Austin & Bass Builders, Inc. v. Lewis

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350 S.W.2d 133 (1961)

AUSTIN & BASS BUILDERS, INC., Plaintiff-Respondent, v. Lawrence E. LEWIS and Ethel I. Lewis, Defendants-Appellants.

No. 23341.

Kansas City Court of Appeals, Missouri.

June 5, 1961.

*135 Lucian Lane, W. M. Thurman, Kansas City, for appellants.

Terry & Welton, Jack C. Terry, Gaylord Wilkins, Kansas City, for respondent.


This is an action for damages for breach of an alleged real estate contract. Plaintiff had a verdict and judgment for $6,000. Defendants have appealed.

Count I of the petition alleged that defendants as sellers entered into a written contract to sell certain real estate to plaintiff; that plaintiff performed all its obligations and covenants provided in the written contract, including making payment of $1,000; that defendants failed and refused to perform the written contract in that they could not give good title and were obligated to repay the $1,000. Plaintiff prayed that defendants be directed to repay the $1,000. This Court was dismissed by plaintiff at the trial.

Count II alleged that on April 8, 1959, defendants were in possession and claimed to be the owners of a tract of land in Jackson County, Missouri, and offered to sell it to plaintiff for $58,587.21 and an agreement in writing was entered into between plaintiff and defendants; that plaintiff *136 performed all of its obligations under said contract but that defendants breached the contract by refusing to deliver a warranty deed conveying the property free of incumbrances as provided in the contract. The petition then alleged that plaintiff had spent time and money in furtherance of the object of the contract, that it was forced to buy other land at an increased price and its reputation and standing as a builder and its credit were damaged and plaintiff lost time in its business and prayed damages in the sum of $50,000.

Count III was similar to Count II but added the allegation that defendants intentionally, maliciously and fraudulently borrowed money and put a mortgage of $40,000 on the land so that they could not give clear title and prayed for actual damages of $50,000 and punitive damages of $50,000. The Court refused to submit any issue of punitive damages.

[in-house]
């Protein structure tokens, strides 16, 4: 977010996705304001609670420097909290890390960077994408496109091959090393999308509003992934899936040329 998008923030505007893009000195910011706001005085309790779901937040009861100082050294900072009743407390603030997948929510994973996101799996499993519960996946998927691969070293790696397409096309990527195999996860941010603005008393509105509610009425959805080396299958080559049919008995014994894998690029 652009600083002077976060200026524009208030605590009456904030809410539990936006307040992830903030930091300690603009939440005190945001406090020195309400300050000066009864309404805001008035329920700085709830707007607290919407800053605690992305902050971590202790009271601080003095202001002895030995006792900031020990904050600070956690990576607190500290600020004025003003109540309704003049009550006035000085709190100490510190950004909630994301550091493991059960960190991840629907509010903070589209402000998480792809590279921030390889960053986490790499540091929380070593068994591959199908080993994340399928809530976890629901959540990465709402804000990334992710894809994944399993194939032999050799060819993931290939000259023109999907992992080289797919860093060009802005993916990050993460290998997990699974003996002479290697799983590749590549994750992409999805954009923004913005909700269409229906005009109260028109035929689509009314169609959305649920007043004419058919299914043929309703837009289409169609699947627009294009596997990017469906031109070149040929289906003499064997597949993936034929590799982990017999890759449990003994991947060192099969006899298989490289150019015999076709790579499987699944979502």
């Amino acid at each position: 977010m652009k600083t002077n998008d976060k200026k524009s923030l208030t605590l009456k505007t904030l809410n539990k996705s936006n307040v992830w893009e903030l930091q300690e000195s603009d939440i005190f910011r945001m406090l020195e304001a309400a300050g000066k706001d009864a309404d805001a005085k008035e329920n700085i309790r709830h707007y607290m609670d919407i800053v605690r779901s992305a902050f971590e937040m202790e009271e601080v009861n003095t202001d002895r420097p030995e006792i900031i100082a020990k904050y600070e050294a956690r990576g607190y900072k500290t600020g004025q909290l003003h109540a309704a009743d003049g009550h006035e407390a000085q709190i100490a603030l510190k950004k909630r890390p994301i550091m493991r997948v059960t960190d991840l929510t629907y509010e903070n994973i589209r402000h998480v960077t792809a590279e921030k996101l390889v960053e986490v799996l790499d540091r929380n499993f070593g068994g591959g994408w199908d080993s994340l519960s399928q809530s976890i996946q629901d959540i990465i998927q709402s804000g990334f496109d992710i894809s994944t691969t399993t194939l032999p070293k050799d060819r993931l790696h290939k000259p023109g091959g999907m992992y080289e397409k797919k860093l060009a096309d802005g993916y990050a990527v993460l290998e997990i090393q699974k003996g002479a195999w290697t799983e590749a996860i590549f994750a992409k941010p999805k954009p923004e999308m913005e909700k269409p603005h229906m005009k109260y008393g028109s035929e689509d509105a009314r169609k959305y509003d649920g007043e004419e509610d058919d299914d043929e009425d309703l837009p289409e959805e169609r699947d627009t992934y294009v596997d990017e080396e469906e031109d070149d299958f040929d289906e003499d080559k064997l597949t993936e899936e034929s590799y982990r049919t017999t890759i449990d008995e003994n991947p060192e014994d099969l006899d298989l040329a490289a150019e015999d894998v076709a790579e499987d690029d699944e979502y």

The contract purports to have been entered into on April 8, 1959 between "Lawrence E. Lewis and Ethel I. Lewis (Husband and Wife) the seller, and Austin and Bass Builders, Inc., the buyer." It recites that "the seller" has sold and agrees to convey the following described real, estate situated in Jackson County, Missouri: "All of Lots 9 thru 28 and 30 thru 34 Woodridge Subdivision, Independence, Missouri", for the price of $31 per front foot, to be paid by the buyer as follows: $1,000 at the signing of the contract, the receipt of which "is acknowledged by the seller and which is deposited with Lawrence E. Lewis and Ethel I. Lewis (Husband and Wife)." The balance to be paid in the following manner: "$4,000 cash on delivery of deed as herein provided and starting of improvements. Balance shall be paid at the rate of $31 per front foot at the closing of loan on constructed houses less $200 per lot which is the consideration paid in the down payment." The seller agreed to deliver to the buyer a warranty deed, "properly executed and conveying said property free and clear from all liens and incumbrances whatsoever."

The contract was signed only by Lawrence E. Lewis and Kenneth Bass as an individual. The plaintiff corporation was not in existence on the date of the contract. It is conceded that defendant Ethel I. Lewis did not sign the contract. It is also admitted that on January 12, 1960, Mrs. Lewis obtained a cashier's check for $1,000 payable to Austin & Bass, which was a repayment of the $1,000 paid by Kenneth Bass to Mr. Lewis on April 8, 1959, and that Austin & Bass Builders, Inc., endorsed, deposited and retained this $1,000.

Kenneth Bass testified that he was president of Austin & Bass Builders, Inc.; that he and Mr. Austin were thinking about organizing a corporation in the latter part of 1958 or early in 1959; that in March, 1959, they heard that Mr. Lewis had some land for sale and contacted him four or five times in March in Mr. Lewis' office; that Mrs. Lewis was present ninety percent of the time, but did not discuss the terms of the agreement. She was just listening. That during March they decided to incorporate and so advised Mr. and Mrs. Lewis. The certificate of incorporation was dated April 14, 1959, and the certificate of authority to commence business was dated April 29, 1959. Mr. Bass also testified that after signing the contract they got material ready for F.H.A.; that at Mr. Lewis' request, they asked the Queen City Engineering Company to make certain plans for street layout, sewer layout, etc.; that they got the Queen City Engineering Company to make plat plans for which they paid $155; that they employed an architect to draw house plans and paid him $154; that they had numerous meetings with Mr. Lewis with regard to the subdivision being approved by F.H.A.; that they submitted F.H.A. applications and specifications to the City Bond and Mortgage Company for approval; that they contacted numerous contractors; that they paid $450 to the City Bond and Mortgage Company for ten F.H.A. commitments.